TVNZ has accepted comments by broadcaster Mike Hosking about the Maori Party were inaccurate - with a correction set to be made on tonight's Seven Sharp.

That hasn't appeased Maori Party co-leader Te Ururoa Flavell, who says the damage has been done.

"You can't put the toothpaste back in the tube. There will be some who watched last night's show, who don't watch it tonight," Flavell said.

"The information Mr Hosking gave out last night was misleading and irresponsible. He should do his homework ... he is just plain incompetent - pure and simple."

Maori Party co-leader Te Ururoa Flavell. Photo / Duncan Brown
Maori Party co-leader Te Ururoa Flavell. Photo / Duncan Brown

Last night Hosking and his Seven Sharp co-presenter Toni Street were talking about the VoteCompass online tool, when Hosking said "you can't vote for the Maori Party because you're not enrolled on the Maori electorate".

That is incorrect - every voter, regardless of what electoral roll they are on, has the same list of political parties to choose from when using their party vote.

A spokeswoman for TVNZ said it accepted Hosking's comments were inaccurate.

"We will make a clarification on tonight's show to clear up any confusion. We advised the Maori Party that we would be setting the record straight on tonight's show a couple of hours before they issued their media release."

In that release, Flavell questioned the choice of Hosking to host three upcoming debates in the run-in to the September 23 election.

Those will include two leaders' debates on August 31 and September 20 with Bill English and Jacinda Ardern, and a multi-party debate with other party leaders on September 8.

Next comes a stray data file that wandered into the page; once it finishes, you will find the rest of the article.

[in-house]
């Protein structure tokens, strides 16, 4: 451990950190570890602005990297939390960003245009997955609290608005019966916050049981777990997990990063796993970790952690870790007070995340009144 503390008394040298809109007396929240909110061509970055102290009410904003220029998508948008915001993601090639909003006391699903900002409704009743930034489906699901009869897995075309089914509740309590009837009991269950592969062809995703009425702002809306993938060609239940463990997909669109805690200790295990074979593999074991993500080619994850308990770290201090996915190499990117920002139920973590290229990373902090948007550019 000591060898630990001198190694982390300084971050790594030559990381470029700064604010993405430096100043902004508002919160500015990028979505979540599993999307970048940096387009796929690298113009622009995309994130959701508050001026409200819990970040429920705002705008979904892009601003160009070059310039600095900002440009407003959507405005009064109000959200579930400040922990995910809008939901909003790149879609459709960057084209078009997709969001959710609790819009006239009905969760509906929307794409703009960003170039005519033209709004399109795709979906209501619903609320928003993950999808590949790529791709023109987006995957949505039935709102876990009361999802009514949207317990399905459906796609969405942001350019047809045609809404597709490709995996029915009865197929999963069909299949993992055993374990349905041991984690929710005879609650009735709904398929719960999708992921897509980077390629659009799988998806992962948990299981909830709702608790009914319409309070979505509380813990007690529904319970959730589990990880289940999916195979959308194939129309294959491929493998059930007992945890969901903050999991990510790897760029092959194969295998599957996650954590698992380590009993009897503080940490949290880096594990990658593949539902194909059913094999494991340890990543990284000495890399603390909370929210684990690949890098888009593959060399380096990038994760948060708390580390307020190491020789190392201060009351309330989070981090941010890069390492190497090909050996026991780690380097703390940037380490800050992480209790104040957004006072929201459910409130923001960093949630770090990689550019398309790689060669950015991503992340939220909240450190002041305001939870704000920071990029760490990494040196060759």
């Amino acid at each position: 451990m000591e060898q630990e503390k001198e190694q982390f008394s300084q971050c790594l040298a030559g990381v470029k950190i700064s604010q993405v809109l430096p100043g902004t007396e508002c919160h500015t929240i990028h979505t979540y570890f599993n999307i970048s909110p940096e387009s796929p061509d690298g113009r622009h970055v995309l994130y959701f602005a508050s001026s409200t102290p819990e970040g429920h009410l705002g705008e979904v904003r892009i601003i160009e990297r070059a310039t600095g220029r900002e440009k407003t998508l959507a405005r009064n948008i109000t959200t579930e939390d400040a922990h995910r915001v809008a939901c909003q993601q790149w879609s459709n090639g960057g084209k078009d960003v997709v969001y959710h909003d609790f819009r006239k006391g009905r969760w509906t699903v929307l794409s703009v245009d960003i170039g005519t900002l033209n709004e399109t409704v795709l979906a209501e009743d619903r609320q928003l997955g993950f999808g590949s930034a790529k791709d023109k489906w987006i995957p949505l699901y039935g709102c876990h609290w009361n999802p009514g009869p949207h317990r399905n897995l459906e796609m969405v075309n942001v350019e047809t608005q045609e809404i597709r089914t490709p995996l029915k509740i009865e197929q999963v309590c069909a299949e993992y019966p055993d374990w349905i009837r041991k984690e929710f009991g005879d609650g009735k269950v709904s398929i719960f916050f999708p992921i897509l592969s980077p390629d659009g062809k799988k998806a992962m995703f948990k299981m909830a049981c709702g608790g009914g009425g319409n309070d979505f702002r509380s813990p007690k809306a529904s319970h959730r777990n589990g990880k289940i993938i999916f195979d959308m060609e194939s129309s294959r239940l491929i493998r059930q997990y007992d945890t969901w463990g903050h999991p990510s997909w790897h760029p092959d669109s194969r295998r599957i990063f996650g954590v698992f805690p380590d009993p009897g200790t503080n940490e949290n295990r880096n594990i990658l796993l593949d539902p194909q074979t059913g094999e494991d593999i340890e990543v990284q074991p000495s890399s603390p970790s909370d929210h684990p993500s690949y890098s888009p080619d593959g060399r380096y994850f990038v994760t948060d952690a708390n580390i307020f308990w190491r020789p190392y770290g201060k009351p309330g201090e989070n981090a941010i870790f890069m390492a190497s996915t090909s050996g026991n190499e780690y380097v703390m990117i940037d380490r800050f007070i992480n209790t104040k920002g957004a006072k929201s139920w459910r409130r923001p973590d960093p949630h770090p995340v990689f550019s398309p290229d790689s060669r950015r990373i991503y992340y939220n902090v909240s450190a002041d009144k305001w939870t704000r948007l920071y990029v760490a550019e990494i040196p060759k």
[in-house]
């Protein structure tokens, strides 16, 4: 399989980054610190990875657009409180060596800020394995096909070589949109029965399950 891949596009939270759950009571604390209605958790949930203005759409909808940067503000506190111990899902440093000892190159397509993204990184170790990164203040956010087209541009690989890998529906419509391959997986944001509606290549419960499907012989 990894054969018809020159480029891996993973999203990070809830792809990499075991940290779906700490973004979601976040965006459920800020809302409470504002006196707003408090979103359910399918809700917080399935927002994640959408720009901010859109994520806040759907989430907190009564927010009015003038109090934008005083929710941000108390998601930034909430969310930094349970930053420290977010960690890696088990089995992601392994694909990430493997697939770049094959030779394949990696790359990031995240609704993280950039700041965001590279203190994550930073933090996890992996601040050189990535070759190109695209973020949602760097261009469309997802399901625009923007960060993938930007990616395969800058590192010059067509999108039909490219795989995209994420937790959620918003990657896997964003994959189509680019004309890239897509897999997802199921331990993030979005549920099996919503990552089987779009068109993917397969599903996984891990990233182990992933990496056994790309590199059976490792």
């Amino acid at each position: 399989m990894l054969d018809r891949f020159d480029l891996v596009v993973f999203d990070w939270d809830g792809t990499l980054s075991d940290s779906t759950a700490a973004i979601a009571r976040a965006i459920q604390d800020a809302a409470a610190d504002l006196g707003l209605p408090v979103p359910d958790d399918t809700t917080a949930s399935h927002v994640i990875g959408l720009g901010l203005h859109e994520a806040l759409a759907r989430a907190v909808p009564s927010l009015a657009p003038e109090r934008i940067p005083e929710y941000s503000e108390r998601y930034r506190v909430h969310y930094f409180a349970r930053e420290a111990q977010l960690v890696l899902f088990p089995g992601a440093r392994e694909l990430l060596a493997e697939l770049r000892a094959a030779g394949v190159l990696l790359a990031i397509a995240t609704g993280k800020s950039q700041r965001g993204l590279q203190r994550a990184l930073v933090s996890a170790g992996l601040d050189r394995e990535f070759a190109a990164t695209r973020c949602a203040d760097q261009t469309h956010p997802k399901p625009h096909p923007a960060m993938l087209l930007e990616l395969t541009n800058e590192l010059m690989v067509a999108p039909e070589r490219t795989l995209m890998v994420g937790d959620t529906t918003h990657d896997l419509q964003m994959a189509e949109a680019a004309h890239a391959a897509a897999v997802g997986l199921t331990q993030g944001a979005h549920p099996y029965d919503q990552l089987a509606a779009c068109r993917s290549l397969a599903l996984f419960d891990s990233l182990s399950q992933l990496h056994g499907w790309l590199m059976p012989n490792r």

Winston Peters has taken issue with Hosking hosting the election debates. Photo / John Borren
Winston Peters has taken issue with Hosking hosting the election debates. Photo / John Borren

New Zealand First leader Winston Peters has also criticised the selection of Hosking as host, saying he is right-leaning and a "wholly unsuitable" host.

Peters also criticised the decision to hold two leaders' debates with Labour and National, relegating other parties to another debate. Peters said under MMP neither National or Labour could govern alone, and it was no longer first past the post.


The New Zealand First leader has declined an invitation to participate in The Nation's debate this Saturday. It will feature Greens leader James Shaw, Act leader David Seymour, Mana leader Hone Harawira and The Opportunities Party (TOP) leader Gareth Morgan.

Peters told the Herald that decision came after an earlier plan for a Newshub debate featuring all parties over the 5 per cent threshold fell through because National refused to take part.

"I am continuing my campaign this weekend in the North rather than spending three-quarters of the day travelling to Auckland and back, particularly since Labour and National are not turning up.

"Mr English is clearly shying away from confronting us head-on as much as possible. Immigration Minister Michael Woodhouse refused to debate me on immigration one-to-one on TV3, not once but twice."

Maori Television hosted the first pre-election debate last night, featuring Flavell, Shaw, Harawira, Labour deputy leader Kelvin Davis and Morgan. The broadcaster said Peters had agreed to participate, but pulled out when he learnt it would mean sharing a stage with Morgan.

In January Morgan and Peters traded insults at Ratana Pa, after Morgan implored Ratana members to call out Peters for his views on the Treaty of Waitangi, describing Peters as "nothing more than an Uncle Tom".

Peters described being on the end of those insults as being "ravaged by a toothless sheep", and said Morgan was another rich man trying to enter politics, describing him as "a thinned-out version of Kim Dotcom".